The Washington Post contains an article on a recent survey by Oklahoma State University where over 80 percent of Americans support “mandatory labels on foods containing DNA,”
The Oklahoma State survey result is probably an example of the intersection between scientific ignorance and political ignorance, both of which are widespread.The most obvious explanation for the data is that most of these people don’t really understand what DNA is, and don’t realize that it is contained in almost all food. When they read that a strange substance called “DNA” might be included in their food, they might suspect that this is some dangerous chemical inserted by greedy corporations for their own nefarious purposes.
The article discusses the wider issue of scientific ignorance driving policy decisions, and there is some further comment at io9. A summary of the full survey results is available (PDF).
Just as ACA is a step in the right direction towards single payer system, "containing DNA" is the step towards identifying food containing GMO .
Neither ACA or "containing DNA" are good or make much difference but I would vote for both
Define "genetically modified" for me.
1) Anything containing DNA that is encumbered by the constraints of intellectual property and the capitalism and/or politics surrounding it. Specifically, if any human being, directly or indirectly (corporations), is granted legal entitlements to powers and controls over the nature of a living thing and its interactions with other human beings and/or life. (This is my preferred labeling method myself, aka The Food's Been EULA'd)
2) Anything containing DNA, in which the genetic pattern of the DNA has been sufficiently altered from a previous generation outside of natural processes. Specifically, if a human being, or any device or process who's genesis and operations were caused by a human being, are shown to make a single willful and premeditated modification not possible outside of natural processes. Natural processes are defined as those processes already found in nature, or processes considered to be part of Mendelian genetics.
Sorry, but part 2 needs work. In particular, I challenge you to show that ANY genetic change could not occur in nature. (FWIW, humans have some inactive plant virus DNA in their DNA. Probably also some plant DNA, but I don't definitely know that, I just believe it.)
Genes are a lot more mobile over the millennia than people normally assume.
That said, I definitely agree with point 1 (i.e., I want to know if a product is built from patented genes), and I *think* I agree with what you probably meant by point 2. (N.B.: I won't necessarily refuse to buy something just because it depends on patented organic life, but I want to have that information available for consideration.)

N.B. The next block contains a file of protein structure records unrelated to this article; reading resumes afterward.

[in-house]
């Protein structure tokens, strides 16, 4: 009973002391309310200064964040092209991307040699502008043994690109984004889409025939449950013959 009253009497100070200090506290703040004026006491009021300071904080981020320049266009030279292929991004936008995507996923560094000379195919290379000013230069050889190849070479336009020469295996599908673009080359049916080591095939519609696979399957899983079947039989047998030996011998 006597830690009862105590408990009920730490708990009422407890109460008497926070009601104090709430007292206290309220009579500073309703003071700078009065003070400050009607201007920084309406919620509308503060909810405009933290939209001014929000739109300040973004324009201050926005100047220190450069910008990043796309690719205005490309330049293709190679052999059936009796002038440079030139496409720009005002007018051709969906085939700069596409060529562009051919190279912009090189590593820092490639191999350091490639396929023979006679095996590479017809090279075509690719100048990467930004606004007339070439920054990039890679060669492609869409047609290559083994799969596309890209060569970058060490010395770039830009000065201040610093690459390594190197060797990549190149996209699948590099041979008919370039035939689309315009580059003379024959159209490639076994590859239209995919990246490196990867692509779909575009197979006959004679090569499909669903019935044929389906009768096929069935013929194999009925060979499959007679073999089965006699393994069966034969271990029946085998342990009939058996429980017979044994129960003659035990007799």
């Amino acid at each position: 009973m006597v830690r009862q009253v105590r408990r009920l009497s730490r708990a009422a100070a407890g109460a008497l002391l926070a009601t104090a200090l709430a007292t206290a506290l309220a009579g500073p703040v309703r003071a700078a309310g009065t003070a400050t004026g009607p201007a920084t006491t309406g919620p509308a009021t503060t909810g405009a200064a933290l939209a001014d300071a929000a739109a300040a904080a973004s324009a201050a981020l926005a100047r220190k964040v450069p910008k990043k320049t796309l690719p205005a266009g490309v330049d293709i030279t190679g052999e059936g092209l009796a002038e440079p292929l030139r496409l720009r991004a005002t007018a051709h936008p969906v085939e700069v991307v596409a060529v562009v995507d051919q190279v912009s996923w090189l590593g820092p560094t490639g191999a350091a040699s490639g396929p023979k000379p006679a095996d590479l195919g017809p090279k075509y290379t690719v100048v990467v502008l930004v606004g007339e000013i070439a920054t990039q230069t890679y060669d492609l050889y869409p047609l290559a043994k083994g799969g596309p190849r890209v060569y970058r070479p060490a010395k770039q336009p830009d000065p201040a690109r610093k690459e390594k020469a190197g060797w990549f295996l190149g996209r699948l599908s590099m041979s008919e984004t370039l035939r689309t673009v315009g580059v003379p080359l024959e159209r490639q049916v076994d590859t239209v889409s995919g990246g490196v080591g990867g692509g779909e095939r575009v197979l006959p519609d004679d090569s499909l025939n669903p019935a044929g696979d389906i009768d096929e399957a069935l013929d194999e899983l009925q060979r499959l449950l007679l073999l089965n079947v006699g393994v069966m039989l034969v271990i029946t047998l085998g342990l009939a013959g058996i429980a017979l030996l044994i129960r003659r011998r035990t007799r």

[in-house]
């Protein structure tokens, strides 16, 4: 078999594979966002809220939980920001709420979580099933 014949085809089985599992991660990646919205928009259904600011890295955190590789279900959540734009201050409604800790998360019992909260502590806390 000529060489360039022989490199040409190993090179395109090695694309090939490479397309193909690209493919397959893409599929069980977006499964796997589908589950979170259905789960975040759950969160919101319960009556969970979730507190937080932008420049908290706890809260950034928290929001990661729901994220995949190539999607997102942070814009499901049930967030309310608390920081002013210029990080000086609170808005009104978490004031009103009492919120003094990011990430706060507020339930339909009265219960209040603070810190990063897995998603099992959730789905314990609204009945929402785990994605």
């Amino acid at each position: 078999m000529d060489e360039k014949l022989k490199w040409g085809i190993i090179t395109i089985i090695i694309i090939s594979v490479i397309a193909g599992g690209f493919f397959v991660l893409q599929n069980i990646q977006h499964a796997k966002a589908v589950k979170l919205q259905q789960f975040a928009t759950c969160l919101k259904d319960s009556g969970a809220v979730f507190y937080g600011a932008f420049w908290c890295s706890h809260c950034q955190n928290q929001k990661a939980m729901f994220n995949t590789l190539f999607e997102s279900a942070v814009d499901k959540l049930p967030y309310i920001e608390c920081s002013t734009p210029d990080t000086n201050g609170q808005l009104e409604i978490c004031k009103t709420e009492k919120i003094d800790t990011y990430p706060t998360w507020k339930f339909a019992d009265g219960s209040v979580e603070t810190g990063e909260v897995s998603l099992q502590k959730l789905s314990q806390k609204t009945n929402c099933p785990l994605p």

OTOH, I consider pesticides considerably more significant than GMO...so far. But there are numerous reports of people who can't eat wheat in the US, but who have no trouble with wheat grown to European criteria. GMO? Pesticides? Something else? It would be nice to be able to collect information...but that requires informative labels.
How does this make sense? Virtually everything we eat contains DNA. In fact, I demand DNA be in things like cheese.
Now, if they did genetic testing to ensure that the item contained the DNA they claimed, sure. But that would be horrifyingly expensive, and largely unnecessary.
And besides, do you count the DNA from the bacteria that is on your food?
FWIW, DNA tests have frequently found that fish sold are often not of the species claimed. Whether this is important to you or not, fraud of this nature is common.
All corn is genetically-modified, since its no longer maize, so all corn must be labeled GMO. Many plans have been genetically modified by humans, to the point where labeling them "GMO" would be pointless.
Just like somebody actively listening to the radio must be radioactive...
A genetically modified organism (GMO) is any organism whose genetic material has been altered using genetic engineering techniques.
What if it is treated with radiation or a mutagen to attain a desired phenotype?
Are you counting seedless watermelons?
Seedless watermelons are created by chemical treatments early in the generation of the individual plant (or fruit, I don't know the details, but it's not genetic, unlike navel oranges).
No they're not. Seedless watermelons are "mules": http://aggie-horticulture.tamu.edu/newsletters/hortupdate/hortupdate_archives/2000/may00/h5may00.html [tamu.edu]